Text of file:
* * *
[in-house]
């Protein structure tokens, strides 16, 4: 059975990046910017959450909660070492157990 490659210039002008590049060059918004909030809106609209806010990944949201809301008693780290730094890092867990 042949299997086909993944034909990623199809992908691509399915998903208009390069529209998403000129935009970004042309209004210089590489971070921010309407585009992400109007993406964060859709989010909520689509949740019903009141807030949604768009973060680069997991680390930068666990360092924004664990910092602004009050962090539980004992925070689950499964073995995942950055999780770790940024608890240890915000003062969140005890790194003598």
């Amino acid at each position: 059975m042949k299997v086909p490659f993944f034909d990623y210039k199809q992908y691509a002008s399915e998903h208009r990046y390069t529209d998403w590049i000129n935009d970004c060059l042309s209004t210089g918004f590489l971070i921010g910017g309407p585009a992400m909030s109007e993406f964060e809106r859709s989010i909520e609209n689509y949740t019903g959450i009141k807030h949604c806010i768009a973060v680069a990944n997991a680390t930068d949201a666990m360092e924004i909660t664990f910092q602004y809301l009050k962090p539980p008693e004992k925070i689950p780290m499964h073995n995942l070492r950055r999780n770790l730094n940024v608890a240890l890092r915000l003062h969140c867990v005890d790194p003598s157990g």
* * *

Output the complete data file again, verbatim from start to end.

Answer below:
[in-house]
């Protein structure tokens, strides 16, 4: 059975990046910017959450909660070492157990 490659210039002008590049060059918004909030809106609209806010990944949201809301008693780290730094890092867990 042949299997086909993944034909990623199809992908691509399915998903208009390069529209998403000129935009970004042309209004210089590489971070921010309407585009992400109007993406964060859709989010909520689509949740019903009141807030949604768009973060680069997991680390930068666990360092924004664990910092602004009050962090539980004992925070689950499964073995995942950055999780770790940024608890240890915000003062969140005890790194003598």
């Amino acid at each position: 059975m042949k299997v086909p490659f993944f034909d990623y210039k199809q992908y691509a002008s399915e998903h208009r990046y390069t529209d998403w590049i000129n935009d970004c060059l042309s209004t210089g918004f590489l971070i921010g910017g309407p585009a992400m909030s109007e993406f964060e809106r859709s989010i909520e609209n689509y949740t019903g959450i009141k807030h949604c806010i768009a973060v680069a990944n997991a680390t930068d949201a666990m360092e924004i909660t664990f910092q602004y809301l009050k962090p539980p008693e004992k925070i689950p780290m499964h073995n995942l070492r950055r999780n770790l730094n940024v608890a240890l890092r915000l003062h969140c867990v005890d790194p003598s157990g």